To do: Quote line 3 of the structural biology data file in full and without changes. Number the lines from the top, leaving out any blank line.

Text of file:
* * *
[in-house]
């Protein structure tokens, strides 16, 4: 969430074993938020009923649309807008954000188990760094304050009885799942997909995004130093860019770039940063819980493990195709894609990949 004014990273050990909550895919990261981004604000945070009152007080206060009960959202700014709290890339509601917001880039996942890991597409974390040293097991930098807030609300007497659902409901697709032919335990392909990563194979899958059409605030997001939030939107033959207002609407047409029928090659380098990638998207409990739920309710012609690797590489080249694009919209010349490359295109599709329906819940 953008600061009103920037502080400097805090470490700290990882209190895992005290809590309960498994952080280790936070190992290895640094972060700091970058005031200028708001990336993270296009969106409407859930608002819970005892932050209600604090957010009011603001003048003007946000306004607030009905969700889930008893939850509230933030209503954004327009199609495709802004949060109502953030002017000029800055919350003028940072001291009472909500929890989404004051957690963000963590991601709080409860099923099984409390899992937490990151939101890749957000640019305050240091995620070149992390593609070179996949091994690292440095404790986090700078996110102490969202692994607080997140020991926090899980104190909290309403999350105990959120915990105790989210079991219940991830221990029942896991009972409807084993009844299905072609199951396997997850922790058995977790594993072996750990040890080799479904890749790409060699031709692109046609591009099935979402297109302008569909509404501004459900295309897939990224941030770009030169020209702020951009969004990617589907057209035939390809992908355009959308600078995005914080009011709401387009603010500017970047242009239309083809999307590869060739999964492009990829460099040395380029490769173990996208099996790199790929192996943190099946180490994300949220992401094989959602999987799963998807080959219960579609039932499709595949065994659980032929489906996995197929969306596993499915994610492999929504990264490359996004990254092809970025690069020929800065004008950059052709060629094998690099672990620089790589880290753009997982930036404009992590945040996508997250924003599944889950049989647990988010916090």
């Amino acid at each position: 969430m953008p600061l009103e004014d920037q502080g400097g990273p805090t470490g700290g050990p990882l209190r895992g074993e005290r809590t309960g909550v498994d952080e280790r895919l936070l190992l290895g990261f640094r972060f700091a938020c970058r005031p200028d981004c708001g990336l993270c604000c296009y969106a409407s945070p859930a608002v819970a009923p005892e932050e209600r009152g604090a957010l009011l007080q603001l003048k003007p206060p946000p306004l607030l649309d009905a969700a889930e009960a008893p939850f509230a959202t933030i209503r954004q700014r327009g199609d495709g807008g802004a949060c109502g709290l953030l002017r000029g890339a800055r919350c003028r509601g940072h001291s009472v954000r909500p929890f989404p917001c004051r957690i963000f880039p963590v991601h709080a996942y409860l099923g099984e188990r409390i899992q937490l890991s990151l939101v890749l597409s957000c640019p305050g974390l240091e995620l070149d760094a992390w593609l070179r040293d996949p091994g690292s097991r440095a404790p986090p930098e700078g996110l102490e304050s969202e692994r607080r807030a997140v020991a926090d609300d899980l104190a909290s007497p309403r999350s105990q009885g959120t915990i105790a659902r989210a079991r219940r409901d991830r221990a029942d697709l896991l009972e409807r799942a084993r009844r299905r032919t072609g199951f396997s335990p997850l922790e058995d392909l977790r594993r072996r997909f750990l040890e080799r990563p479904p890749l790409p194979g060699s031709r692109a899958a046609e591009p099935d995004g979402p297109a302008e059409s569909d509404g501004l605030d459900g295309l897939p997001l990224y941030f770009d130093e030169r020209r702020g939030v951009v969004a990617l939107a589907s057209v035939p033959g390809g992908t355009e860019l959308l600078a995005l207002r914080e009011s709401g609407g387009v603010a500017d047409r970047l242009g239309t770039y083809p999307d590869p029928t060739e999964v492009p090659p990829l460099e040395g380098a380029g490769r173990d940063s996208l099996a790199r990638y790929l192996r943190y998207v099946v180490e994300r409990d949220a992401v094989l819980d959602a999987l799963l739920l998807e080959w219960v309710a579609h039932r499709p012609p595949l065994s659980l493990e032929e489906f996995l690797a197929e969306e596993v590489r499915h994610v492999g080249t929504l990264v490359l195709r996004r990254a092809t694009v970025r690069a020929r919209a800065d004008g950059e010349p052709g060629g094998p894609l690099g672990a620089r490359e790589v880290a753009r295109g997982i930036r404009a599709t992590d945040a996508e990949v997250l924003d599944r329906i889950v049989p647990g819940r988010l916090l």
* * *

């Amino acid at each position: 969430m953008p600061l009103e004014d920037q502080g400097g990273p805090t470490g700290g050990p990882l209190r895992g074993e005290r809590t309960g909550v498994d952080e280790r895919l936070l190992l290895g990261f640094r972060f700091a938020c970058r005031p200028d981004c708001g990336l993270c604000c296009y969106a409407s945070p859930a608002v819970a009923p005892e932050e209600r009152g604090a957010l009011l007080q603001l003048k003007p206060p946000p306004l607030l649309d009905a969700a889930e009960a008893p939850f509230a959202t933030i209503r954004q700014r327009g199609d495709g807008g802004a949060c109502g709290l953030l002017r000029g890339a800055r919350c003028r509601g940072h001291s009472v954000r909500p929890f989404p917001c004051r957690i963000f880039p963590v991601h709080a996942y409860l099923g099984e188990r409390i899992q937490l890991s990151l939101v890749l597409s957000c640019p305050g974390l240091e995620l070149d760094a992390w593609l070179r040293d996949p091994g690292s097991r440095a404790p986090p930098e700078g996110l102490e304050s969202e692994r607080r807030a997140v020991a926090d609300d899980l104190a909290s007497p309403r999350s105990q009885g959120t915990i105790a659902r989210a079991r219940r409901d991830r221990a029942d697709l896991l009972e409807r799942a084993r009844r299905r032919t072609g199951f396997s335990p997850l922790e058995d392909l977790r594993r072996r997909f750990l040890e080799r990563p479904p890749l790409p194979g060699s031709r692109a899958a046609e591009p099935d995004g979402p297109a302008e059409s569909d509404g501004l605030d459900g295309l897939p997001l990224y941030f770009d130093e030169r020209r702020g939030v951009v969004a990617l939107a589907s057209v035939p033959g390809g992908t355009e860019l959308l600078a995005l207002r914080e009011s709401g609407g387009v603010a500017d047409r970047l242009g239309t770039y083809p999307d590869p029928t060739e999964v492009p090659p990829l460099e040395g380098a380029g490769r173990d940063s996208l099996a790199r990638y790929l192996r943190y998207v099946v180490e994300r409990d949220a992401v094989l819980d959602a999987l799963l739920l998807e080959w219960v309710a579609h039932r499709p012609p595949l065994s659980l493990e032929e489906f996995l690797a197929e969306e596993v590489r499915h994610v492999g080249t929504l990264v490359l195709r996004r990254a092809t694009v970025r690069a020929r919209a800065d004008g950059e010349p052709g060629g094998p894609l690099g672990a620089r490359e790589v880290a753009r295109g997982i930036r404009a599709t992590d945040a996508e990949v997250l924003d599944r329906i889950v049989p647990g819940r988010l916090l």